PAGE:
I’ve long admired this fascinating map of the railway network in and around East Berlin, produced at the tail end of the Cold War in 1989. However, the only copy of it I’d ever seen was a horribly oversaturated scan that I reviewed over on Transit Maps back in 2012. So I was absolutely overjoyed when I was pointed towards this far superior scan (left), which is both higher resolution and much more colour accurate: for a start, you can actually tell the difference between the dark green S-Bahn and light green regional lines!
It’s safe to say that I’m fascinated with the rich transit history of my adopted hometown of Portland, Oregon, and it’s certainly something that I’ve explored before in a previous project. This new project started out with a very simple goal – to produce a route map of Portland streetcars at their zenith in 1920 that showed each line separately – but it quickly grew into something much more.
Readers of my Transit Maps blog would know that I was extremely disappointed with the recent Montréal Métro map redesign (see the review here), which took a truly unique, iconic design and replaced it with a very ordinary octolinear imitation of itself. So I’ve taken it upon myself to redraw the map as I think it should look: restoring some elements of the previous maps, simplifying and clarifying the network, and adding some new touches all of my own.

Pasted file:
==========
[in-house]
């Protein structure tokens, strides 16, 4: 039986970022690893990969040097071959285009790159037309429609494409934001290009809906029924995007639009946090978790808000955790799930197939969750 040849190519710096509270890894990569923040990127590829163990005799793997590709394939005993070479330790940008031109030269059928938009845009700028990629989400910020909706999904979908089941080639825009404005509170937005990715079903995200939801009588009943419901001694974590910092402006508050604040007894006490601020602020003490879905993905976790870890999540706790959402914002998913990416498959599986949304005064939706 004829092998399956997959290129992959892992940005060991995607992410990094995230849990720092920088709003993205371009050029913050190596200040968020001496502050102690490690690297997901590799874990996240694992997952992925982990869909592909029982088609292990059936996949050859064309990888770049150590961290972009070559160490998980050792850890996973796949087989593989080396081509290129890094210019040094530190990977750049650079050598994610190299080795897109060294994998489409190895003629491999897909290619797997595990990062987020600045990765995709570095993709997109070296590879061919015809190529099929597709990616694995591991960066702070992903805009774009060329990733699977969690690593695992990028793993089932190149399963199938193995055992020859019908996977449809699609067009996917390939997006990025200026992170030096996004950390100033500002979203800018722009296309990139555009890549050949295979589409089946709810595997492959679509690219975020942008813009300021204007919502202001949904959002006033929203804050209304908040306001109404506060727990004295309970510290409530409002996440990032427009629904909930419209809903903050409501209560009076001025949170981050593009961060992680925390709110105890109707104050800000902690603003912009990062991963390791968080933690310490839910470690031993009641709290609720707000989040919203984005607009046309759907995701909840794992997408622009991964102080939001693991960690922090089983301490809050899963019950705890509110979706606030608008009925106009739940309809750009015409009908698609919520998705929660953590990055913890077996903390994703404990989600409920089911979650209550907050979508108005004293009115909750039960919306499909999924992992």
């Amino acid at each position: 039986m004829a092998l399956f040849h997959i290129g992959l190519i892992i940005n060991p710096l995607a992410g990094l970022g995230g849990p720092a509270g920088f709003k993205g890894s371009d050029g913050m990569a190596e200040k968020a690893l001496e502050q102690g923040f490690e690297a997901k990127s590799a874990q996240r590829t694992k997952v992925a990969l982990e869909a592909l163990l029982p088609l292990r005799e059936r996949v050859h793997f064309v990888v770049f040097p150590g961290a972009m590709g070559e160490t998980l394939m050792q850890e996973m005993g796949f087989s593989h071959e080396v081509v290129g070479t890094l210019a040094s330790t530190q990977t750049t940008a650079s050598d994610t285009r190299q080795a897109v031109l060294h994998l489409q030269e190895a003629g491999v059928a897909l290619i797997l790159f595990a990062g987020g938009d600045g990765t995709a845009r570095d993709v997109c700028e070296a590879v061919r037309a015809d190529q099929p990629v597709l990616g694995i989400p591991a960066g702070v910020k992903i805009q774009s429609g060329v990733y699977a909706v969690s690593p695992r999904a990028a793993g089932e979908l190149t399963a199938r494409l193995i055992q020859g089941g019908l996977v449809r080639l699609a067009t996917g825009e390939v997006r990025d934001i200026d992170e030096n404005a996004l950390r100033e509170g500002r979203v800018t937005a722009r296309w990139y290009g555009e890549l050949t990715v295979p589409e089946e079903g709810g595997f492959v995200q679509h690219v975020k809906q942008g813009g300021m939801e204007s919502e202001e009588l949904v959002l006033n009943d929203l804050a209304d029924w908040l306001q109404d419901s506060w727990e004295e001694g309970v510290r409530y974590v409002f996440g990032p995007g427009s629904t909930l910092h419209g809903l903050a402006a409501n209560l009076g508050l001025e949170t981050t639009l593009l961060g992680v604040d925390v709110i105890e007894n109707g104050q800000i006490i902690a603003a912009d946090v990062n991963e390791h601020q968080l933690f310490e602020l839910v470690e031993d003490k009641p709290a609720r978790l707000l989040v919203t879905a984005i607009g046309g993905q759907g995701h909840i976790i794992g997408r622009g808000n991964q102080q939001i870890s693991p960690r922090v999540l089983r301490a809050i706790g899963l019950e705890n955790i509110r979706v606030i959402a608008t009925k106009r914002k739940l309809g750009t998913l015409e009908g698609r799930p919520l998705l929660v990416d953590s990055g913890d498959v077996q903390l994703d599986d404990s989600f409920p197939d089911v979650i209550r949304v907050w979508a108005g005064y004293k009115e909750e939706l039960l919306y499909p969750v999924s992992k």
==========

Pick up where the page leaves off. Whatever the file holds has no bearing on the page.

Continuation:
First things first: I’ve restored the map’s most distinctive feature – the 30-odd-degree counter-clockwise tilt (older official maps had this at around 37 degrees or so; I’ve decided to use 35 degrees purely because it makes the maths easier). From a technical standpoint, this meant I actually drew most of the map using standard 90-degree angles, then selected everything and rotated it 35 degrees to add the labels and other finishing touches.
Note that stations are spaced to achieve even and harmonious spacing between labels across the map: this means that station dots on the shallow-angled parts of the map are placed further apart than those on the steeper parts. There was a bit of trial-and-error to get this looking right, but it was worth it in the end! It certainly helped to expand the crowded central part of the map.
Simplification! I’ve always disliked the two ends of the Green Line on official maps: they stair-step and wobble around in an overly complex manner compared to the simplicity of the Orange and Blue lines, so I simply straightened them out while retaining their relative trajectory. Similarly, the Yellow Line is now just a simple horizontal path – no kinked line here.